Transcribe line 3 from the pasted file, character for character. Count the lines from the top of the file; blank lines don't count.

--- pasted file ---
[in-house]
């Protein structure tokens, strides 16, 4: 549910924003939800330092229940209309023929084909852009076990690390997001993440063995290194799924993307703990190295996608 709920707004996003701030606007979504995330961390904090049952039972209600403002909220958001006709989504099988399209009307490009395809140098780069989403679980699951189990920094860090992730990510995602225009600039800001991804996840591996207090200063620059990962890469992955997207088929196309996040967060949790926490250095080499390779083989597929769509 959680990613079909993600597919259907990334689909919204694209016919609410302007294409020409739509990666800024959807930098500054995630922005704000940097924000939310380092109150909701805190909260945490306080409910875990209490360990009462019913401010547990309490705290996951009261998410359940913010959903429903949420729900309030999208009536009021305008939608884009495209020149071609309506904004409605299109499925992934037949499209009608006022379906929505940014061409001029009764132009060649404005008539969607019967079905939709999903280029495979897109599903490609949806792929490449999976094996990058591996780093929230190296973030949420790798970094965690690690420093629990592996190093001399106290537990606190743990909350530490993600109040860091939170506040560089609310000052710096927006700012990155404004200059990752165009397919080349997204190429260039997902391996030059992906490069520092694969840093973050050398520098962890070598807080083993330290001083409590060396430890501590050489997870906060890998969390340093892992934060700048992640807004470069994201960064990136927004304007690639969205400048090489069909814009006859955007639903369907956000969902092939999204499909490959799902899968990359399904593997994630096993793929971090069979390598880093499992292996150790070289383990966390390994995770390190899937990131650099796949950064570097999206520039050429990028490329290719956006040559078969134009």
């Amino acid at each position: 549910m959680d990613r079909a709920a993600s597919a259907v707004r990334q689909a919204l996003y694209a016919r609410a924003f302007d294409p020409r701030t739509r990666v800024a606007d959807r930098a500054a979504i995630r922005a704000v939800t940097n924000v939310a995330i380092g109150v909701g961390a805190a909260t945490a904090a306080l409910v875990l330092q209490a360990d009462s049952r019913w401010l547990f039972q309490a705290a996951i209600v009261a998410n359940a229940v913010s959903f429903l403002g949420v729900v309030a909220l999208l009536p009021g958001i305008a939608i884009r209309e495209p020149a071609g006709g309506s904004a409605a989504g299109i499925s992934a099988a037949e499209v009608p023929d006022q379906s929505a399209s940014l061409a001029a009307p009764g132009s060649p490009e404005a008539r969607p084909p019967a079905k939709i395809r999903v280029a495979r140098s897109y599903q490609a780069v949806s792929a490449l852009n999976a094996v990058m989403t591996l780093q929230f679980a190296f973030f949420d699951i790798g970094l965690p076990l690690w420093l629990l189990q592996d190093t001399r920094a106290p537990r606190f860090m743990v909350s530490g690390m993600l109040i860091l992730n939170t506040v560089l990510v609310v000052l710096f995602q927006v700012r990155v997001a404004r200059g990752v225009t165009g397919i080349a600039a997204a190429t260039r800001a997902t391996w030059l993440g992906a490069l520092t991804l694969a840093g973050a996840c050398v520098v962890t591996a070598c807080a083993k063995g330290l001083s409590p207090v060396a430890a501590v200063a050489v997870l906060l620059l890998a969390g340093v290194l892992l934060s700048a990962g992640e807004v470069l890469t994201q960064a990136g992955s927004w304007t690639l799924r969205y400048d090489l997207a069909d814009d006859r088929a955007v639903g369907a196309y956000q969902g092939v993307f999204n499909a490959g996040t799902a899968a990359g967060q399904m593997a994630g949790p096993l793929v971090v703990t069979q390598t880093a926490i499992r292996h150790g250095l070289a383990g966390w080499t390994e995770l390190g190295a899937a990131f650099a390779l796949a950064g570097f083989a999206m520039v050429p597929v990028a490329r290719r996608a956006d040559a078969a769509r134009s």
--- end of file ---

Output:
């Amino acid at each position: 549910m959680d990613r079909a709920a993600s597919a259907v707004r990334q689909a919204l996003y694209a016919r609410a924003f302007d294409p020409r701030t739509r990666v800024a606007d959807r930098a500054a979504i995630r922005a704000v939800t940097n924000v939310a995330i380092g109150v909701g961390a805190a909260t945490a904090a306080l409910v875990l330092q209490a360990d009462s049952r019913w401010l547990f039972q309490a705290a996951i209600v009261a998410n359940a229940v913010s959903f429903l403002g949420v729900v309030a909220l999208l009536p009021g958001i305008a939608i884009r209309e495209p020149a071609g006709g309506s904004a409605a989504g299109i499925s992934a099988a037949e499209v009608p023929d006022q379906s929505a399209s940014l061409a001029a009307p009764g132009s060649p490009e404005a008539r969607p084909p019967a079905k939709i395809r999903v280029a495979r140098s897109y599903q490609a780069v949806s792929a490449l852009n999976a094996v990058m989403t591996l780093q929230f679980a190296f973030f949420d699951i790798g970094l965690p076990l690690w420093l629990l189990q592996d190093t001399r920094a106290p537990r606190f860090m743990v909350s530490g690390m993600l109040i860091l992730n939170t506040v560089l990510v609310v000052l710096f995602q927006v700012r990155v997001a404004r200059g990752v225009t165009g397919i080349a600039a997204a190429t260039r800001a997902t391996w030059l993440g992906a490069l520092t991804l694969a840093g973050a996840c050398v520098v962890t591996a070598c807080a083993k063995g330290l001083s409590p207090v060396a430890a501590v200063a050489v997870l906060l620059l890998a969390g340093v290194l892992l934060s700048a990962g992640e807004v470069l890469t994201q960064a990136g992955s927004w304007t690639l799924r969205y400048d090489l997207a069909d814009d006859r088929a955007v639903g369907a196309y956000q969902g092939v993307f999204n499909a490959g996040t799902a899968a990359g967060q399904m593997a994630g949790p096993l793929v971090v703990t069979q390598t880093a926490i499992r292996h150790g250095l070289a383990g966390w080499t390994e995770l390190g190295a899937a990131f650099a390779l796949a950064g570097f083989a999206m520039v050429p597929v990028a490329r290719r996608a956006d040559a078969a769509r134009s």